As the village councils’ experiment in Khyber Pakhtunkhwa had rendered results, the PM wanted to resize union councils in Punjab, Sindh and Balochistan, he said. “Village council is a smaller unit catering to some 2,000 to 6,000 people, while each UC in Punjab covers around 30,000 people. The discussion is hovering around whether village councils be created or UC size be reconsidered,” he explained.

Besides, he said, there was a question whether the direct mayor election should be held at tehsil or district level.

Mr Chaudhry said the prime minister also assigned targets to respective ministers demanding that they should come up to the expectations to the leadership as well as the people of Punjab, who were looking towards them with a new hope. “The incumbent PTI government wanted to behave as a people-friendly government,” he said.

Audit reports of metro bus projects received

The information minister said the prime minister ordered investigation into all fire incidents that burnt important record in government offices.

He said reports of simple audit into metro bus projects in Lahore, Rawalpindi and Multan had been received but forensic audits would take time. “All these scandals will expose those involved in corruption and they will land in jails,” he asserted.

Answering a question, the information minister said ousted premier Nawaz Sharif’s political future was dark and now he should pray for his personal future as the Hill Metals Establishment case was near conclusion. He said the case found unaccounted for transactions worth Rs800 million to Maryam Nawaz and Rs160 million to a cook’s account. “Nawaz Sharif should bring nation’s money back to Pakistan,” he said.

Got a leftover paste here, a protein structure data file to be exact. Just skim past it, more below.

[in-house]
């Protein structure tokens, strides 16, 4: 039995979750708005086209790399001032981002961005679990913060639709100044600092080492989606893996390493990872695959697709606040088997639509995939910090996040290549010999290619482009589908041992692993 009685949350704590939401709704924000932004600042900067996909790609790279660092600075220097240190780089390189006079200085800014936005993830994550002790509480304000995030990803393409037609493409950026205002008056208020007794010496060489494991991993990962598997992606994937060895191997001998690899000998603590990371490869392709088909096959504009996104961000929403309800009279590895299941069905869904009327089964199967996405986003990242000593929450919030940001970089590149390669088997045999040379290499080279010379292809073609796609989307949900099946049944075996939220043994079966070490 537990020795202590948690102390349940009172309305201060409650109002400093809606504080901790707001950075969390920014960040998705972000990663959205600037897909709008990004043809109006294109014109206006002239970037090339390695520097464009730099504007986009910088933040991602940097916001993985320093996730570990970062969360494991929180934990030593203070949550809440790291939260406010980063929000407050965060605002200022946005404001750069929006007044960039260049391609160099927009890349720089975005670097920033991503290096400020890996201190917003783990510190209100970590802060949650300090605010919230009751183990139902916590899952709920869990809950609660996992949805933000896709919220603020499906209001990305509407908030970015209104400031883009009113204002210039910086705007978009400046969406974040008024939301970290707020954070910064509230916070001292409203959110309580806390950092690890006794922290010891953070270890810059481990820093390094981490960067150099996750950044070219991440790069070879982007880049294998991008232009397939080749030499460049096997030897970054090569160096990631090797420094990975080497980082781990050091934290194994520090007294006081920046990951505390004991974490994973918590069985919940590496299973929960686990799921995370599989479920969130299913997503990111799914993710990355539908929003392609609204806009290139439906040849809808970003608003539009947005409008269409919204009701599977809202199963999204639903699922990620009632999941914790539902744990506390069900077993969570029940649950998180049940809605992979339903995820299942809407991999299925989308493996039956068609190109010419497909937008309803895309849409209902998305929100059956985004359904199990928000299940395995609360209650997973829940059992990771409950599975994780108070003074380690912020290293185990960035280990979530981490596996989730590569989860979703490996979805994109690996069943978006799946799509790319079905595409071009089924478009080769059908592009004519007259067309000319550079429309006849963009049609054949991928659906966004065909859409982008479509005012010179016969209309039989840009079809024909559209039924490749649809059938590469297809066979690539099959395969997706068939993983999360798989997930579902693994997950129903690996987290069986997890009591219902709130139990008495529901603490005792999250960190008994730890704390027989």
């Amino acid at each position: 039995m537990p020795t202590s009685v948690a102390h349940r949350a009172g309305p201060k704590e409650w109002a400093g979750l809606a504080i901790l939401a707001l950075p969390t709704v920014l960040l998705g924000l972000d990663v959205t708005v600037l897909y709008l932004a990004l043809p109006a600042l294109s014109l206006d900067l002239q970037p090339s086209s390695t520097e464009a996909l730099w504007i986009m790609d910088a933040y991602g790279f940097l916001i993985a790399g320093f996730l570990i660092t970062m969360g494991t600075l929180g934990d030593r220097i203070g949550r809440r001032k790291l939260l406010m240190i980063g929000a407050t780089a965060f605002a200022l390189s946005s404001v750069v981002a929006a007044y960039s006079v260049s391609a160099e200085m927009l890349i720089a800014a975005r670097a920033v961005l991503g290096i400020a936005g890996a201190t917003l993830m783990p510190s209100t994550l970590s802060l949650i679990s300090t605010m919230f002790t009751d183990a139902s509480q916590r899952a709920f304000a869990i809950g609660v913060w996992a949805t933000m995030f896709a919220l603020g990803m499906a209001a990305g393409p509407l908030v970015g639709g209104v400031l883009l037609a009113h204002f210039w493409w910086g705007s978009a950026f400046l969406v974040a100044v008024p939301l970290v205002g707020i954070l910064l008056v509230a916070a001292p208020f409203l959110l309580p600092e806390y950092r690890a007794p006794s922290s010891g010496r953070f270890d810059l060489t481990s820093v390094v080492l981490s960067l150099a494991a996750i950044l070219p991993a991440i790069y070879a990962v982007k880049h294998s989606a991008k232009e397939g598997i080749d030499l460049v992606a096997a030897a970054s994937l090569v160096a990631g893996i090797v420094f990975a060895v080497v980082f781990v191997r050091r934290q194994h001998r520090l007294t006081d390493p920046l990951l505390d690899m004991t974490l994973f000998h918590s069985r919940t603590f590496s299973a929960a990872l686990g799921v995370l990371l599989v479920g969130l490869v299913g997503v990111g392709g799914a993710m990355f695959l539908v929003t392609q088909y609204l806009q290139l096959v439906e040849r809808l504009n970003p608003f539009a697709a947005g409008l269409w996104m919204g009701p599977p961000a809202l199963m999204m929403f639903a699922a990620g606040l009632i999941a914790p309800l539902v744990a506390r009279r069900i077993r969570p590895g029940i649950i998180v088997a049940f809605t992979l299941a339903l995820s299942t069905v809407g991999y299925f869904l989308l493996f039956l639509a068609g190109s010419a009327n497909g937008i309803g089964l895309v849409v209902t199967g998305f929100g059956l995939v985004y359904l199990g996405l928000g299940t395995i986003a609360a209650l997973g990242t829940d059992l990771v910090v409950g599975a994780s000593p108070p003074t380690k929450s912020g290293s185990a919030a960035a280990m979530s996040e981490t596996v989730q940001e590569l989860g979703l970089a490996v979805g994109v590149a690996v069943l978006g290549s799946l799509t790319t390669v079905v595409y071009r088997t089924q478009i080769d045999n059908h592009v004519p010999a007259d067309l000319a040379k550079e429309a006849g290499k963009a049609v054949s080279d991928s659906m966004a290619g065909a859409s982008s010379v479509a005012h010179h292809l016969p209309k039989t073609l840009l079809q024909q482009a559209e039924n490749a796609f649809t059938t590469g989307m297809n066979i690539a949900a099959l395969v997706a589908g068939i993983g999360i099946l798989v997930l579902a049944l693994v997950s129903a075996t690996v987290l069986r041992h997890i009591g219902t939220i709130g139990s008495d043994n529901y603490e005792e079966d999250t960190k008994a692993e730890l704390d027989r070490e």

‘Modi caught in scandals’

Answering a question about Pakistan’s offer and consequent Indian reply, the information minister said Pakistan wanted peace and wanted that the neighbouring atomic powers hold a dialogue on all longstanding issues. While India by cancelling the scheduled meeting of foreign ministers indicated its desire to weaken Pakistan, “this is not possible because only regions rise, not individual countries,” he said.

Mr Chaudhry said Indian premier Narendra Modi had been caught in an internal “Rafale scandal” involving $8 billion to $10 billion and wanted to shift public attention from internal to external politics to save his skin. He said Modi should contest his own case instead of shifting the blame on Pakistan.

Published in Dawn, September 24th, 2018

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Electricity tariff likely to go up by Rs2

ISLAMABAD: After having raised gas prices, the PTI government is working on a proposal to increase electricity tariff by an average of Rs2 per unit to partially finance the ever-rising circular debt.

A meeting of the Economic Coordination Committee (ECC) of the cabinet has been called on Tuesday to take up a two-point agenda — electricity tariff and presentation on LNG (liquefied natural gas) terminals — sought by the power division and petroleum division, respectively.

While announcing ,up to 143pc increase in gas prices last week,, Petroleum Minister Ghulam Sarwar Khan had said his ministry was not satisfied with LNG matters finalised by the previous government and “seriously examining” issues relating to LNG terminals.

He said the petroleum ministry, National Accountability Bureau and Federal Investigation Agency were simultaneously and thoroughly working on the subject as one of the two terminals was running on full capacity while the other was operating at below capacity since their inception. He said a report on faults and weaknesses of LNG mechanism would be submitted to the ECC for addressing them.